Millennium Post

BJP, it seems has lost ground

Ours is the largest democracy in the world, unique in many respects as it has no scope of interference by external forces, and has many checks and balances. It has grown gradually to shift from a single party dominance at the centre and in states to multi-party governance including crumbling coalitions during late sixties and later into matured coalition governments in states like West Bengal, Kerala, Tripura, Punjab, Bihar, Tamil Nadu, Orissa followed by the National Democratic Alliance (NDA), United Progressive Alliance-I (UPA) and UPA-II governments at the centre. With longevity of the coalition governments at the centre one may feel assured that the country would not witness chaos-like-situation in case none of the parties get majority in Lok Sabha elections as the country has been ruled by combinations of different parties, whatever may be the compulsions?
The country had to face untimely elections after the fall of coalition governments due to the withdrawal of support by one or the other constituent party in well knit coalitions. One may lose count while referring to the coalition governments that crumbled under strains among the partners and the weight of contradictions in approach of the parties. It is not difficult to count the incidents of breakup of longer lasting coalitions efficiently delivering and returning to power in one after the other elections in the states. Probably there have been two such incidents when the major party in the coalition dared to divorce it and later succeeded in surviving the break up. The affected coalition governments in the two states were combination of only two constituent parties including Bharatiya Janata Party (BJP), being thrown out by the major constituent party in both the cases. In other words the major constituent of the NDA-BJP had to face an assault on the two occasions.

The latest political divorce is from Bihar where a 17-year-old smooth coalition took its last breath in the backdrop of the recent developments in BJP at national level. JD(U)-BJP coalition has been rocked because of Narendra Modi being nominated as the chairman of BJP election campaign committee.

Bihar Chief Minister Nitish Kumar had been allergic to Modi right from the beginning due to his dubious role in Gujarat riots. The elevation of Modi added fuel to fire which resulted in the final break up. Nitish has always been concerned of his minority support and feared a drastic erosion in minority vote bank by teaming up with Modi.

Nitish was keen to have a firm assurance from the BJP that the name of NDA’s PM contender would be declared immediately. The strange reaction of so called BJP iron man Advani also made Nitish to forcefully deploy his warheads against BJP. Nitish used to publically avoid Modi, hence, making his stand crystal clear against so called fascism of Modi. Nitish took a lapse in declaring the final assault against coalition as he thought of giving BJP time to reconsider as it was supposed to knock at the door of its mother organisation before reversing any decision. The elevation of Modi and withdrawal of resignations from the party posts by Advani were at the behest of the RSS. The saffron party is amused to see the surge in popularity of Modi and has been dreaming of winning as many seats possible to attract post-poll partners with a keen interest to share power. The BJP is banking on the consolidating popularity of Modi in the ensuing Lok Sabha elections. Nitish has finally apprised the governor about his decision and recommended removal of 11 BJP Ministers from his council of Ministers. Further he has offered to prove his majority in the Legislative Assembly as he claims to have the numbers. In any case his government is going to survive, though the BJP is at loss now. It is difficult to believe that the BJP would face similar drubbing in the ensuing elections as it suffered in Odisha after being thrown out of BID-BJP coalition by the Chief Minister Naveen Patnaik. The BJP suffered in Odisha since it was enjoying a piggy ride whereas in Bihar it has deep roots. Any how the post Modi elevation episode has not only kindled hopes of revival for the third front but has given enough ground to the RJD and Congress to brighten their hopes over a collapsed coalition.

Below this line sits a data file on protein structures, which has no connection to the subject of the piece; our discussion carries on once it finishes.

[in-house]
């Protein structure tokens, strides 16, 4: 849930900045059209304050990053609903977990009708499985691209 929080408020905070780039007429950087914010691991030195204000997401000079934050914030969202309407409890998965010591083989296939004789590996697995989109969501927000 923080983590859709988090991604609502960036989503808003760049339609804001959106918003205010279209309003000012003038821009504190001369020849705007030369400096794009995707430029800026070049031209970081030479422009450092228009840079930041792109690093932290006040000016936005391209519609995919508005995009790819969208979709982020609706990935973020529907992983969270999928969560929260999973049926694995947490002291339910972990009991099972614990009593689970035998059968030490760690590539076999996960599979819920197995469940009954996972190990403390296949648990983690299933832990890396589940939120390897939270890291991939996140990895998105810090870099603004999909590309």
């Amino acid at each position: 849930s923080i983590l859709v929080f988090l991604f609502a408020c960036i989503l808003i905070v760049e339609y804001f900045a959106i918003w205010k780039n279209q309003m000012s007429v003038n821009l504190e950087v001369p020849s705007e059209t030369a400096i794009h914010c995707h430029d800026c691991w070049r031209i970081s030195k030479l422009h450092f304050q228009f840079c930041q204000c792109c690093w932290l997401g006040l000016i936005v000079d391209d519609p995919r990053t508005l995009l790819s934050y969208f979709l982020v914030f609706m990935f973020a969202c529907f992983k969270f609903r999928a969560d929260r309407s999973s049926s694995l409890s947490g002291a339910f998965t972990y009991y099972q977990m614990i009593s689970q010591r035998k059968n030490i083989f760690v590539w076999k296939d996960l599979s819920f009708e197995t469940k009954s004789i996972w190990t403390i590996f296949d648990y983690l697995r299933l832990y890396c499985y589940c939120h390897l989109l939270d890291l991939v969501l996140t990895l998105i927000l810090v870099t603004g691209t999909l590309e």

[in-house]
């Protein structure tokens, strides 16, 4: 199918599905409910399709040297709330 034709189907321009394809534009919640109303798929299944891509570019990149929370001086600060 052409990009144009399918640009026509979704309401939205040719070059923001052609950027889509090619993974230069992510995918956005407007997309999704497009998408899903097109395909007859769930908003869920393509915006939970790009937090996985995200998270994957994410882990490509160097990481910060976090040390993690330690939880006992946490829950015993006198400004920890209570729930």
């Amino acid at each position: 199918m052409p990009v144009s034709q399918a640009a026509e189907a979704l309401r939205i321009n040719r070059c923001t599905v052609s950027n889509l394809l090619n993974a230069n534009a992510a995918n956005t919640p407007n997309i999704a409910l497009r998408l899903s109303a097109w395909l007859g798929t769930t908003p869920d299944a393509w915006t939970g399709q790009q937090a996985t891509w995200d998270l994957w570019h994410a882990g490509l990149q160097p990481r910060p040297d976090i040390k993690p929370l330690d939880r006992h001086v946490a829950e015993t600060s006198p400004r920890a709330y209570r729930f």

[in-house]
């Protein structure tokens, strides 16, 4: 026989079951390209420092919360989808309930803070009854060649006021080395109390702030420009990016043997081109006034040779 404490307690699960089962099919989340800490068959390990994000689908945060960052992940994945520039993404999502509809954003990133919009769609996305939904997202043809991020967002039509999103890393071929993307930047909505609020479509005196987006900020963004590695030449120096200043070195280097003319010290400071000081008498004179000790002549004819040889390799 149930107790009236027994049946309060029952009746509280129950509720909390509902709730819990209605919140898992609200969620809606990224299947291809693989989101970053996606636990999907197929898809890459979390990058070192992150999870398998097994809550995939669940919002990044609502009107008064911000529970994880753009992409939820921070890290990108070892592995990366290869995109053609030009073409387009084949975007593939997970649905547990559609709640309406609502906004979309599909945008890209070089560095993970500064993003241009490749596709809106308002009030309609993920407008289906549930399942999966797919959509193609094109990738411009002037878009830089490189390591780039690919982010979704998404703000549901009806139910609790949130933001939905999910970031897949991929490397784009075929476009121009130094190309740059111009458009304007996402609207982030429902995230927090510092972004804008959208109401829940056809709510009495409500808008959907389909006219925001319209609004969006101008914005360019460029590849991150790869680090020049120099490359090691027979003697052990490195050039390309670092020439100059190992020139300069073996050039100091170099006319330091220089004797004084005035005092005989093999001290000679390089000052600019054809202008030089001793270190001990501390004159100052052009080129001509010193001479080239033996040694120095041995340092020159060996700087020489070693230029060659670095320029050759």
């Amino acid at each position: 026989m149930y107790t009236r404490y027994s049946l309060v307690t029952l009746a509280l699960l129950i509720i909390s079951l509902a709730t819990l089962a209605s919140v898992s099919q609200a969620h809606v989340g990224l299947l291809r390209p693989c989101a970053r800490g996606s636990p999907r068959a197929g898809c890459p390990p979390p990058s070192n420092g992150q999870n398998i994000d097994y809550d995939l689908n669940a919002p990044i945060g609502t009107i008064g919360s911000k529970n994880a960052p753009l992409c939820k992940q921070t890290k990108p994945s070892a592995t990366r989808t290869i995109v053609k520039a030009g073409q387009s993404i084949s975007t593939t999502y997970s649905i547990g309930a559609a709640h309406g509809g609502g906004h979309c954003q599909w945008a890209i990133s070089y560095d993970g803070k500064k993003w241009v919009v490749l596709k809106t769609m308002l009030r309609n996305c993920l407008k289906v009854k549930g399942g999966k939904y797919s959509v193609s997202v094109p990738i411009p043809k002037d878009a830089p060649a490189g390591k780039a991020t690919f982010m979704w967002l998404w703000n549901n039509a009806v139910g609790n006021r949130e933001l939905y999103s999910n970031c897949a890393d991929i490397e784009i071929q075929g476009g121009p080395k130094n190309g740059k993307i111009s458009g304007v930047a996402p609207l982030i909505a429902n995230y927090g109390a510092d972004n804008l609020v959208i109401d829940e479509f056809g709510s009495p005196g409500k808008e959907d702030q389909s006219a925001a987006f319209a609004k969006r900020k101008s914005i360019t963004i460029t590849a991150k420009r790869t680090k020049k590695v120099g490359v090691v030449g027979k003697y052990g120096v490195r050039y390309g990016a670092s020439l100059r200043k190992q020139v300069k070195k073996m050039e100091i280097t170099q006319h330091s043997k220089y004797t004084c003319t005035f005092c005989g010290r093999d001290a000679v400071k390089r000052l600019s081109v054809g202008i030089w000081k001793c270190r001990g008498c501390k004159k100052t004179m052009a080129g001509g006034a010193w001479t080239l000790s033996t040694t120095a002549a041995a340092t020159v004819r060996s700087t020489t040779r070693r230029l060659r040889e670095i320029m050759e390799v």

The earlier break up of an eleven year old coalition took place in Odisha on 7th March 2009 due to cropping up of differences between the two partners BJD and BJP over seats sharing of Lok Sabha and Assembly seats. The BJP tried to plead before Naveen Patnaik which went in vain as the CM was disturbed with the idea of turning the state into an experimental laboratory of Hinduism by the saffron party. At the same time he was being guided by a strategist Pyari Mohan Mohapatra who later revolted against the CM. Subsequently upon the breakup of this coalition, the major party could survive its government and the BJP got decimated in the ensuing elections. Its share in the Lok Sabha seats became zero and in the Assembly seats reduced from 36 to just six. The BJP, it seems, would not be able to gain its lost ground in time to come.

The author is a communication consultant
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